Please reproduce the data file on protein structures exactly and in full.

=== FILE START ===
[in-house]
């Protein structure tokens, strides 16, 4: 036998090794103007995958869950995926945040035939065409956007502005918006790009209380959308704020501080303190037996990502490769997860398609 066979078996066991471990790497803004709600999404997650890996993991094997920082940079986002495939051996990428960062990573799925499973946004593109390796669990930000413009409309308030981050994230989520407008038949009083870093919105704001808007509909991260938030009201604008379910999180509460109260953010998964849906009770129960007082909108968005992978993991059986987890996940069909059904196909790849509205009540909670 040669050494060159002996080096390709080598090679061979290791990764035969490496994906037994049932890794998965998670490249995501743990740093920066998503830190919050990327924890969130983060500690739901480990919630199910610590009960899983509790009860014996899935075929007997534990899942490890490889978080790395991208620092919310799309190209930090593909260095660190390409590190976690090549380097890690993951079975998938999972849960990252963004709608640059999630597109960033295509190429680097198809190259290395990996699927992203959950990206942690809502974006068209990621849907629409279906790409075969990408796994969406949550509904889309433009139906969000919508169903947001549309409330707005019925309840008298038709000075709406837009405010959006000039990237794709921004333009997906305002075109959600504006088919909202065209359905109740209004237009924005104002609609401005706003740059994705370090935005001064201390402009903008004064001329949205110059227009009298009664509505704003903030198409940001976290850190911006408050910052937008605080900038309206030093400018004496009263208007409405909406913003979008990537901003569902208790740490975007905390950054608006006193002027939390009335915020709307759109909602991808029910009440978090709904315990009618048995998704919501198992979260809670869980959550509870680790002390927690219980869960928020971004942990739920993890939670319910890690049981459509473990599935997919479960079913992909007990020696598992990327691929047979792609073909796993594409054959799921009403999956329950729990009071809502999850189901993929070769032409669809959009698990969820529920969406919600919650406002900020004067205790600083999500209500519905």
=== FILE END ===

[in-house]
């Protein structure tokens, strides 16, 4: 036998090794103007995958869950995926945040035939065409956007502005918006790009209380959308704020501080303190037996990502490769997860398609 066979078996066991471990790497803004709600999404997650890996993991094997920082940079986002495939051996990428960062990573799925499973946004593109390796669990930000413009409309308030981050994230989520407008038949009083870093919105704001808007509909991260938030009201604008379910999180509460109260953010998964849906009770129960007082909108968005992978993991059986987890996940069909059904196909790849509205009540909670 040669050494060159002996080096390709080598090679061979290791990764035969490496994906037994049932890794998965998670490249995501743990740093920066998503830190919050990327924890969130983060500690739901480990919630199910610590009960899983509790009860014996899935075929007997534990899942490890490889978080790395991208620092919310799309190209930090593909260095660190390409590190976690090549380097890690993951079975998938999972849960990252963004709608640059999630597109960033295509190429680097198809190259290395990996699927992203959950990206942690809502974006068209990621849907629409279906790409075969990408796994969406949550509904889309433009139906969000919508169903947001549309409330707005019925309840008298038709000075709406837009405010959006000039990237794709921004333009997906305002075109959600504006088919909202065209359905109740209004237009924005104002609609401005706003740059994705370090935005001064201390402009903008004064001329949205110059227009009298009664509505704003903030198409940001976290850190911006408050910052937008605080900038309206030093400018004496009263208007409405909406913003979008990537901003569902208790740490975007905390950054608006006193002027939390009335915020709307759109909602991808029910009440978090709904315990009618048995998704919501198992979260809670869980959550509870680790002390927690219980869960928020971004942990739920993890939670319910890690049981459509473990599935997919479960079913992909007990020696598992990327691929047979792609073909796993594409054959799921009403999956329950729990009071809502999850189901993929070769032409669809959009698990969820529920969406919600919650406002900020004067205790600083999500209500519905």